Of course, requiring certified birth certificates might run afoul of laws against a “poll tax”, because I had to pay for the certificates I have obtained. But the “establishment” clause of the First Amendment was repeatedly ignored in the 1950s, so Shiny-land seems likely to be nutty enough now to ignore laws regarding poll taxes.

Steve

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Coincidentally, one of the local TV stations has a blurb on it’s web site now, about “Real ID”.

My folks had to do that with their Irish birth certs. In the old days the Irish never cared. Around the time my parents wanted to get married they suddenly cared.

We have two 1960s birth certs for parents born in 1939 and 1940.

My sisters and I have taken turns sending their paperwork back to Ireland to gain our individual passports. Then my sisters have sent their stuff back for their own kids. Two kids per sister.

Meanwhile, my last employer would not take a copy of my birth cert. I had to show up later with my original birth cert.

It really is not that hard. People make it work.

You are supposed to ask are all of them blue? No, unfortunately, we buy the red ones as well. We spend more on the red ones.

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I didn’t ask you that because when you said 26 Senators I knew it couldn’t be true because there can’t be 26 people in Connecticut.

Andy

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I had a similar issue when applying for my passport about 40 years ago. Long story short, had a “photocopy” (the only copy I’ve had all my life to that point). Ironically, that was what was issued from the military base I was born on so I’m sure I’m not the only one with this issue. More paperwork and more waiting to eventually get it straight to a point where the passport office would accept it. Still don’t have an “original” embossed certificate.

Passport renewed regularly to avoid any repeat.

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A prominent Senator tried running for POTUS some years ago. Immediately, there was pushback contending he didn’t meet the “native born USian” standard. He was born in the Naval hospital in Coco Solo in the Panama Canal Zone, which was, undoubtedly, USian sovereign territory at the time.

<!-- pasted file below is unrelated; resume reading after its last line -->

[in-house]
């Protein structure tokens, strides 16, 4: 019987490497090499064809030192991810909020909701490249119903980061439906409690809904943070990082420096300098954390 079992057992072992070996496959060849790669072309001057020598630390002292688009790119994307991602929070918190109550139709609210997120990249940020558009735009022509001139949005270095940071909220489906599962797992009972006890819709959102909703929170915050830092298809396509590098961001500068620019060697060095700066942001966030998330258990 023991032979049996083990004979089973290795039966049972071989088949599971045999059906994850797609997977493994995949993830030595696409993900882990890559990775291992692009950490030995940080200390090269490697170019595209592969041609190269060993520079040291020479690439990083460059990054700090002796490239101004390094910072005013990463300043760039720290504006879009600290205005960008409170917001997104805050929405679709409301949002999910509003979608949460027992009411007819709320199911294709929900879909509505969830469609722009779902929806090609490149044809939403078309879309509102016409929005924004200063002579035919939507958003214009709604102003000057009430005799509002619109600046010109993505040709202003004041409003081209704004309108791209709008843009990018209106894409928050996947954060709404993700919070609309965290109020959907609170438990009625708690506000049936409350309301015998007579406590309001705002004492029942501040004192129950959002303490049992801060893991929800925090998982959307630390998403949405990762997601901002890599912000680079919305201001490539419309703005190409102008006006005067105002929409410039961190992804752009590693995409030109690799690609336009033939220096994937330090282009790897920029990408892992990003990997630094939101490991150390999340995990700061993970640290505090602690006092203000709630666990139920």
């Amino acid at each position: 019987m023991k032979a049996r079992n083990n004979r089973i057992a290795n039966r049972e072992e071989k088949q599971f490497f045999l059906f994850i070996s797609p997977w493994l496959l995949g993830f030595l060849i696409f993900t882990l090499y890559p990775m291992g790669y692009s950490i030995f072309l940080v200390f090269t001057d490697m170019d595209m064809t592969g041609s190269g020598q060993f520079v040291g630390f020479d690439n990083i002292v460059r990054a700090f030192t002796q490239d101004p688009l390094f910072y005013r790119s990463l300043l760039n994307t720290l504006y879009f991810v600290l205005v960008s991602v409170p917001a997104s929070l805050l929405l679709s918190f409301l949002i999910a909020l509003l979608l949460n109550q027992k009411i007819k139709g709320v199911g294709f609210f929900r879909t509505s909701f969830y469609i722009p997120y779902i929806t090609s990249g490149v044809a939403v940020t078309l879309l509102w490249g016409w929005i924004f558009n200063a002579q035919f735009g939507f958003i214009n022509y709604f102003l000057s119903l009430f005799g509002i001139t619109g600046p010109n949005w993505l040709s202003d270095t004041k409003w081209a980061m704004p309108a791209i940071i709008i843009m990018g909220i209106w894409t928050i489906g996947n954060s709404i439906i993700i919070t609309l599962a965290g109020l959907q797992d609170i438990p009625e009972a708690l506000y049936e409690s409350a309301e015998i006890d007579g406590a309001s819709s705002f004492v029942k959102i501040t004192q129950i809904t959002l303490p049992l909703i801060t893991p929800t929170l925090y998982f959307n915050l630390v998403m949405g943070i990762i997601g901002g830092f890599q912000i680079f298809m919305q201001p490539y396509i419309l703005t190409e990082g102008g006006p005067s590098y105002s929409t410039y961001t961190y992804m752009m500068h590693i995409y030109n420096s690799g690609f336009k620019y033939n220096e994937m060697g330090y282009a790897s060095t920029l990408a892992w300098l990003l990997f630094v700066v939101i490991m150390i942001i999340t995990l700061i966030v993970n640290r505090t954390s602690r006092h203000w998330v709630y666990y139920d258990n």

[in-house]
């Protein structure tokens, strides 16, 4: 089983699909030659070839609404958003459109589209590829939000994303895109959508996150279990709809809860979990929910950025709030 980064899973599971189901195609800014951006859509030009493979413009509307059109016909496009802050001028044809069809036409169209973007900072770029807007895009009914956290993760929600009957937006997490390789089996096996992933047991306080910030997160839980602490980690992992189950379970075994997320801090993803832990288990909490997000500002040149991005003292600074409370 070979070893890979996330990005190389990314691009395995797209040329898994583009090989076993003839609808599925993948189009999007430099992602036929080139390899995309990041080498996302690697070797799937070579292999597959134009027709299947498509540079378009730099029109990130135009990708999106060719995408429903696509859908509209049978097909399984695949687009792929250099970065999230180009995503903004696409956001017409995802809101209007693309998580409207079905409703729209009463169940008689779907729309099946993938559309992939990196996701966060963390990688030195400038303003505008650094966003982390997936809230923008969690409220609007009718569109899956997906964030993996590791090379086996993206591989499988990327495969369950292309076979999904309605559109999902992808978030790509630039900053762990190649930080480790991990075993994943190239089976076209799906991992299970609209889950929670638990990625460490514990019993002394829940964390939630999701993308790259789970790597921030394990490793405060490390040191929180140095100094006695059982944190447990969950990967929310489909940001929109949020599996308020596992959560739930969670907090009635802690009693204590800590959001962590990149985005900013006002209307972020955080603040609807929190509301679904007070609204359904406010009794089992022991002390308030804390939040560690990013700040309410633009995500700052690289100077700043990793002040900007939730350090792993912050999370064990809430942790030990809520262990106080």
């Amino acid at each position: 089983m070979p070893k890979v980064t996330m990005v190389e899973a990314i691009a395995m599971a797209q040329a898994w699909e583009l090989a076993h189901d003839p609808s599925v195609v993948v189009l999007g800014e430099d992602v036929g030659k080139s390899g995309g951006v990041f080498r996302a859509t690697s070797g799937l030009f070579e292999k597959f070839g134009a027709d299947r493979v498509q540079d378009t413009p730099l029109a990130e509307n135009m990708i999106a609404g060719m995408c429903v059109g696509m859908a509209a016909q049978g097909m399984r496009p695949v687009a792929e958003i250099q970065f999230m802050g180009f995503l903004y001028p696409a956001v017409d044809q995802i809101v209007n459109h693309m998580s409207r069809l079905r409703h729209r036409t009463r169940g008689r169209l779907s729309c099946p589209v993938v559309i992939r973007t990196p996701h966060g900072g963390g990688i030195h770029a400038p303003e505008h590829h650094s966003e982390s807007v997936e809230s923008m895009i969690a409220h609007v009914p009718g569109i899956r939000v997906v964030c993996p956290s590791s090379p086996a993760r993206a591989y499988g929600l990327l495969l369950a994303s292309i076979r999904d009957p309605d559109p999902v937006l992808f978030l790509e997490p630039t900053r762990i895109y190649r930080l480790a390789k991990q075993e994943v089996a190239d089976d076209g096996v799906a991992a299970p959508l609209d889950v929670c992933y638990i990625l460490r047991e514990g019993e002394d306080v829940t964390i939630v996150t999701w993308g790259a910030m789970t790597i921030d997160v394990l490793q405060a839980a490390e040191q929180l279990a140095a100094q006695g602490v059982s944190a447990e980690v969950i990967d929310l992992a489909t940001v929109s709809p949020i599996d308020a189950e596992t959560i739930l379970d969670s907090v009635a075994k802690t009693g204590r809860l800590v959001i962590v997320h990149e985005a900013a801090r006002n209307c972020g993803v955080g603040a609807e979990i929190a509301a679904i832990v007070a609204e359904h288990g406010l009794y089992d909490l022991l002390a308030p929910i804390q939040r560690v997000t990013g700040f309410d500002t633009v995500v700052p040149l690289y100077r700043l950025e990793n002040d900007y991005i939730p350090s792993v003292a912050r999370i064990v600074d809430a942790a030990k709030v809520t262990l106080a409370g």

Sounds like your certificate is as valuable as mine. Mine isn’t a photocopy, but it does not have the official, embossed, seal, that the one issued by the County Clerk has. I bet if you contacted whatever agency records births in the state that base hospital was in, you could get a certified certificate, assuming you weren’t born on a base outside of the US.

Keeping your passport active is not protection from a demand for more documentation. Some years ago, the State Department stopped renewing existing passports, as well as not granting new ones, from residents of Texas who were not born in a hospital. Even though the person had a state certified birth certificate, if their parents were poor, and they were delivered by a midwife, instead of in a hospital, they were required to come up with other proof that their parents had been in the US at the time of their birth, like rent receipts, utility bills, home mortgage or property tax records.

Steve

I can’t remember what I provided when I first registered to vote. Probably nothing more than signing an affidavit that I am a US citizen.

Saw a piece on the news, a few years ago, about one of the shinier states that had stepped up it’s ID requirements for voting. People who had been registered for years/decades suddenly had to come up with a certified birth certificate, or their registration would be revoked.

Steve

Try being an Indian when they ask for a birth certificate and you were born at home. I wonder if the Indian tribes will start producing passports? Seems like it would be as good a business as selling tax free cigarettes and casino’s. Then everyone could pay to get a passport. I always wanted to be part of the Blackfoot tribe.

Andy

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This is the 21st century version of the poll tax.

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Every western country (and almost all modern countries) requires government ID to vote. Do they all have “the 21st century poll tax”?

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Why not just make all ID’s free if you want to have an ID requirement to vote.

Andy